More than 90 percent of House incumbents routinely get re-elected, so open seats are a hot commodity. Five months into the 114th Congress, 14 House members have announced their departure, but just four of the seats they are leaving behind can be considered competitive.
At this stage in the cycle, Republicans have two vulnerable open seats: Chris Gibson’s 19th District in New York and Michael G. Fitzpatrick’s 8th District in Pennsylvania. President Barack Obama carried Gibson’s district twice and Fitzpatrick’s district once, in 2008, but both incumbents locked down their turf to the point where Democrats didn’t put up much of a fight last cycle.
Having more than $50 million to spend on House races in the final months of the campaign may sound like fun, but both campaign committees have figured out it’s not a one-person job.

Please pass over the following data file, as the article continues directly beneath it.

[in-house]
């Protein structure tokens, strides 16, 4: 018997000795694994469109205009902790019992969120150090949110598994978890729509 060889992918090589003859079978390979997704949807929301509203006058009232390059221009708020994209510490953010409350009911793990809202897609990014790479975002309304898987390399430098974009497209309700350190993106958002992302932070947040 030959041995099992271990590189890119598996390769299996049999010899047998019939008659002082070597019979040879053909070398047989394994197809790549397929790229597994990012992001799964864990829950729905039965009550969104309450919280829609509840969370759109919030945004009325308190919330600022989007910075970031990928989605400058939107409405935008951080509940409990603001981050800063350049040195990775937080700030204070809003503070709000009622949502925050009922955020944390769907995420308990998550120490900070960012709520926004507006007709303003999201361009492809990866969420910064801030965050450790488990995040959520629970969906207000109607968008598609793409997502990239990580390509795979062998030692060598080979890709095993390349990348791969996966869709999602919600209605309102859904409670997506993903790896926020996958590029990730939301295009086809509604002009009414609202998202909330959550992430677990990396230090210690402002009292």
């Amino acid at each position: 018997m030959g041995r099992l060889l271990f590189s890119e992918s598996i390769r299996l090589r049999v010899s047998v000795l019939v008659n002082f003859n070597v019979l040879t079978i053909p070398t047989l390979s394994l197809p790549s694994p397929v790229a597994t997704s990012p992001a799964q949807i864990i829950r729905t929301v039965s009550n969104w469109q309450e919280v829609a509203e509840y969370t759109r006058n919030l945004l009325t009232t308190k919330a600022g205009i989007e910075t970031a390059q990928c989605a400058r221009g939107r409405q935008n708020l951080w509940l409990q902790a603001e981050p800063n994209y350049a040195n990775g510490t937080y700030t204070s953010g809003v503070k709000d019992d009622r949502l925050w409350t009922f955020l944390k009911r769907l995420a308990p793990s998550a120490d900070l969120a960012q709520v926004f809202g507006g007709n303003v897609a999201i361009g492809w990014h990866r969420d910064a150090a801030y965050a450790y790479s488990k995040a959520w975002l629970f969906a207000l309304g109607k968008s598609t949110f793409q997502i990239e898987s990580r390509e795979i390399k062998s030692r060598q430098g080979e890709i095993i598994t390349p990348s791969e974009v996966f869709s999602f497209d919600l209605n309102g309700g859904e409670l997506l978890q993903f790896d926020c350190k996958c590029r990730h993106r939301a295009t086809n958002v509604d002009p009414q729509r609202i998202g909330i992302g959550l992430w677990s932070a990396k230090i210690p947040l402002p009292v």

Each election cycle, the National Republican Congressional Committee and Democratic Congressional Campaign Committee designate a trusted operative who will eventually be walled off from the official committee to direct the independent expenditure effort. Full story
With a year and a half to go before the 2016 elections, the House playing field is too small for Democrats to retake the majority. But there is time for the cycle to develop in favor of down-ballot Democratic candidates and for the number of competitive seats to grow. Full story
In the wake of President Barack Obama’s State of the Union speech, Democratic Congressional Campaign Committee Chairman Ben Ray Luján declared the House majority would be up for grabs in 2016.
But the initial political reality isn’t quite so simple. Full story
If you’re a member of Congress thinking about retiring, you might want to spend some time listening to Kenny Rogers.
“You gotta know when to hold’em. Know when to fold’em. Know when to walk away. Know when to run,” sang the country music legend in his 1978 song, “The Gambler.” Full story